More and more, I’m finding parenting is less about significant single moments, and more and more about the accumulation of a multitude of smaller moments. To use an illustration, impacting and shaping our children is less about a flood and more about a drop of water applied to the same place over and over again. That’s how rocks are formed and shaped; it’s also how kids are built. Consistency. Faithfulness. Over and over again.
Sure, it’s great to give our kids opportunities for significant spiritual moments, but nothing can replace the power of time and the gospel consistently spoken, applied, and demonstrated in our homes. It’s not as exciting, but it’s much more effective and sustainable. If that’s true, then, we as parents ought to give consideration about the everyday ways we can consistently demonstrate the reality of the gospel to our children. Here are four of them:
1. Don’t minimize their struggles.
We’ve been around longer than our kids. Because we have, we know a few things. We know that strikeout isn’t the end of the world; we know that there’s always another test to study for; we know that girls in middle school will continue to be mean. It’s good that we know these things because that knowledge can help bring some perspective to our kids and by God’s grace help them understand that these things that are painful in the moment aren’t the end of the world.
But we should be careful here lest we minimize their struggles and simply brush them aside as if they don’t matter. They matter to them, and so they should matter to us. The gospel helps us here, but we have been brought into a relationship with a Father who certainly has a greater perspective than we do, and yet One who commands us to cast all our cares upon Him. The command isn’t just for “worthy” cares, or “long lasting” cares, but all of them – even those that time will reveal to be small and insignificant. One way we model this reality for our children is through inviting the same and not minimizing the real struggles they are experiencing at a given moment.
2. Keep your promises.
There might not be an environment in which our word matters more than our own home. Our families ought to be the kinds of places in which we can count on one another to do what we say we are going to do. Parents should keep their promises, if for no other reason than we are guiding our children to love a promise-keeping God.
Of course, one of the things that means is that parents ought to be slow in making promises because there are all kinds of reasons why we might have to walk back something we’ve said to our children. Conflicts come up; schedules get confused; obligations surface. So we should, as parents, be slow to speak in this regard. And when we do make a commitment to our children, we should do all in our power to keep it so they will get a glimpse of a God who can be counted on. Always.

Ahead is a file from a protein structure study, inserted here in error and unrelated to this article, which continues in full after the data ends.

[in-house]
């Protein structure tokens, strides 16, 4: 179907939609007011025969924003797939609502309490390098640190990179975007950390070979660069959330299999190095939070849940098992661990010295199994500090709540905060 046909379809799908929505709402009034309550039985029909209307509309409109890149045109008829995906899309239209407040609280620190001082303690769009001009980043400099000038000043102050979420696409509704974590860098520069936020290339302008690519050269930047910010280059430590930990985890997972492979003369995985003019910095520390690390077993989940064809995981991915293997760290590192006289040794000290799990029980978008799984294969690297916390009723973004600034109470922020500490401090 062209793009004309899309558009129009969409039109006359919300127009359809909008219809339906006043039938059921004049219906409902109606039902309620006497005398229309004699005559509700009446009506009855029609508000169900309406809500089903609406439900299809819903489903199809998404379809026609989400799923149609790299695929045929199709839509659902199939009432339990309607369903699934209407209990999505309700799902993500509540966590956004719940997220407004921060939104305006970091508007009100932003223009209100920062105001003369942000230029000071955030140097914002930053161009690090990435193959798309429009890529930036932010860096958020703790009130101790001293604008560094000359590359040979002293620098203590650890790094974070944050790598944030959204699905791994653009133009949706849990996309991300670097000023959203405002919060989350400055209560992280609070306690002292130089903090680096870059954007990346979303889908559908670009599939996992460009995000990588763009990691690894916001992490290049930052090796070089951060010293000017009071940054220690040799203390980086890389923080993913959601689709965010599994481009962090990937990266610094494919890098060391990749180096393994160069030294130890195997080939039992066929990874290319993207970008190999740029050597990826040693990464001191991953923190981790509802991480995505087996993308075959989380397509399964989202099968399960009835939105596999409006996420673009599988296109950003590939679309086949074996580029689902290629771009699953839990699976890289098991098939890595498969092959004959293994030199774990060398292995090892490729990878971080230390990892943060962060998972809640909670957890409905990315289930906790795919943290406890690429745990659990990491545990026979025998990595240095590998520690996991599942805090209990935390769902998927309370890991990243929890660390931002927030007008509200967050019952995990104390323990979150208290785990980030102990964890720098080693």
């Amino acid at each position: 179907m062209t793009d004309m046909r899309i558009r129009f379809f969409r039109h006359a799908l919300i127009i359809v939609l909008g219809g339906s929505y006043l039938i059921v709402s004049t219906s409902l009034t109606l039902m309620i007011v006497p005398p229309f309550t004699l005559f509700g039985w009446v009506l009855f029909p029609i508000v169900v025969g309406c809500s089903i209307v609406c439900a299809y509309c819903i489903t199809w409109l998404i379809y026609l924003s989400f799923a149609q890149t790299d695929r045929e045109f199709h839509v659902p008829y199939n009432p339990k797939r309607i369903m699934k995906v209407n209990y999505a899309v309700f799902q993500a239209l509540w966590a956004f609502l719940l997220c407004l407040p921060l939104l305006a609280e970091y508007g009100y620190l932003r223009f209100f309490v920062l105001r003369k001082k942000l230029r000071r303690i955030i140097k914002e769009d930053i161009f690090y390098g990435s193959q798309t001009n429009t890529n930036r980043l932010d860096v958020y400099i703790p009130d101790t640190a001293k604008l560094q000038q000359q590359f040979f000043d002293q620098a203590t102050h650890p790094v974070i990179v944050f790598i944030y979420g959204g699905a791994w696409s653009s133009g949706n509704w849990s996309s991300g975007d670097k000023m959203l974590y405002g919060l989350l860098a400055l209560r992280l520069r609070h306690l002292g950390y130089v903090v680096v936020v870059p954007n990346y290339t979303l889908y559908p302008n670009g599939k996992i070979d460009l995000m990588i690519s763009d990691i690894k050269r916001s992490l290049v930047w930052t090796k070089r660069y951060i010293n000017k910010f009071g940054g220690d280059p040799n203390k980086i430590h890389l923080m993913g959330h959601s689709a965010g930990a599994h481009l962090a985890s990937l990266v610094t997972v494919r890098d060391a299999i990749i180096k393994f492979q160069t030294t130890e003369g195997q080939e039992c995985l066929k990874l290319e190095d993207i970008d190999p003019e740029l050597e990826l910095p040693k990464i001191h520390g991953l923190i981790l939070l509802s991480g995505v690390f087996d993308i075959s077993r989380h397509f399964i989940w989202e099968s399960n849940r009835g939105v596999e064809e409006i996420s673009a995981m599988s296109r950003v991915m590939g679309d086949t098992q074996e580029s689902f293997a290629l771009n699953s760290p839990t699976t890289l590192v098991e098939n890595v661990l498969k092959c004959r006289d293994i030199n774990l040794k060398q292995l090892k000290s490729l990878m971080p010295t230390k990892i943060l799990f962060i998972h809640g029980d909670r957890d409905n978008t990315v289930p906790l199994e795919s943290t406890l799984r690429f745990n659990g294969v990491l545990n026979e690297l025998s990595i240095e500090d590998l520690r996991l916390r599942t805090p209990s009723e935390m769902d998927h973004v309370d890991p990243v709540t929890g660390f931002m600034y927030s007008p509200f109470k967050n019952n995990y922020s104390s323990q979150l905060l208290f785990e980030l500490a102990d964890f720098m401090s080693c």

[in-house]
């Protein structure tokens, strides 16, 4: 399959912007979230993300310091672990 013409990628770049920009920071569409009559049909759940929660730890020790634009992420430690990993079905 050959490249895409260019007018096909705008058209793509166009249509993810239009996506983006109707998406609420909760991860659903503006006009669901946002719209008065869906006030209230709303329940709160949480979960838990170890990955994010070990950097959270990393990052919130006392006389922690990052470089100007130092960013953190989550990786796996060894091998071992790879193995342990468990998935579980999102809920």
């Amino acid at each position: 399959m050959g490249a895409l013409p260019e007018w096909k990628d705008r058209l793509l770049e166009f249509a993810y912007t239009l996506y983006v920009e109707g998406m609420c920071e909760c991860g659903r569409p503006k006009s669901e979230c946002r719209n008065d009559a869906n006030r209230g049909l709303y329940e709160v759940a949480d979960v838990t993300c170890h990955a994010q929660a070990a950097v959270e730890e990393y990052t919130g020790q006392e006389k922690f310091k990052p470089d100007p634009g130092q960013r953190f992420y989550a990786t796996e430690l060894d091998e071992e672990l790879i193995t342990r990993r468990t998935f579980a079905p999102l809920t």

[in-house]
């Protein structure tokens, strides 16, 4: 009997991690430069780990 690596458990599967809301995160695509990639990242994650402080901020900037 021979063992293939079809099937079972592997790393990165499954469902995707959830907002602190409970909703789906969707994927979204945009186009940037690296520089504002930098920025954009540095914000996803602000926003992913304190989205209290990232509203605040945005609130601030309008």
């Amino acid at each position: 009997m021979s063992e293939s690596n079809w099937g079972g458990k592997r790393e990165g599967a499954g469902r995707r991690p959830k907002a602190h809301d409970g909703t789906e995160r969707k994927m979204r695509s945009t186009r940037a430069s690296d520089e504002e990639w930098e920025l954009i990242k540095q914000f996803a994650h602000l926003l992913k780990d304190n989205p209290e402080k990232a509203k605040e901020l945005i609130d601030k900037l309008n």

3. Administer consistent discipline.
The truth is we don’t like to discipline our kids. Most every parent knows that. But most every parent knows that it’s necessary. In fact, disciplining our children in a consistent way is one of the most powerful demonstrations of the gospel we can give them. Though it might seem counter-intuitive to our kids, when we discipline them, we are demonstrating that we love them. We are showing them we care about their future and their character, just as God does with us.
God loves us too much to allow us to go our own way. He is an involved parent – one that is not only knowledgable of, but is active in the details of our lives. As parents, we should be the same. When our children approach their true Father, they should not be surprised to experience loving and formative discipline in that relationships, for that’s what their experience has consistently been in their earthly homes.
4. Don’t be afraid to apologize.
Sadly, though, we as parents will always fall short in the way we demonstrate the gospel. We will inevitably trivialize our kids’ struggles, break our word, and fail to administer consistent discipline. We will mess up. And in that moment, we need the gospel, just as our children do. So one other way we demonstrate the gospel is by owning our failures with them and asking their forgiveness without trying to justify why it was we fell short. In the end, we did – and the work of the gospel in our lives allows us to fully own the fact that we did.
Our willingness to apologize and own our failings as parents is perhaps the greatest way we demonstrate the gospel. When we are quick to apologize in our family, and subsequently quick to forgive each other, our kids come to have an inkling of what their relationship with God can be like.
Bit by bit. Drip by drip. This is how the Holy Spirit tends to do His work through us as parents who are seeking to raise our children in the faith. Let’s give ourselves to this work, trusting that in time, God will do what only He can and shape the hearts of these children.
This post originally appeared on michaelkelley.co.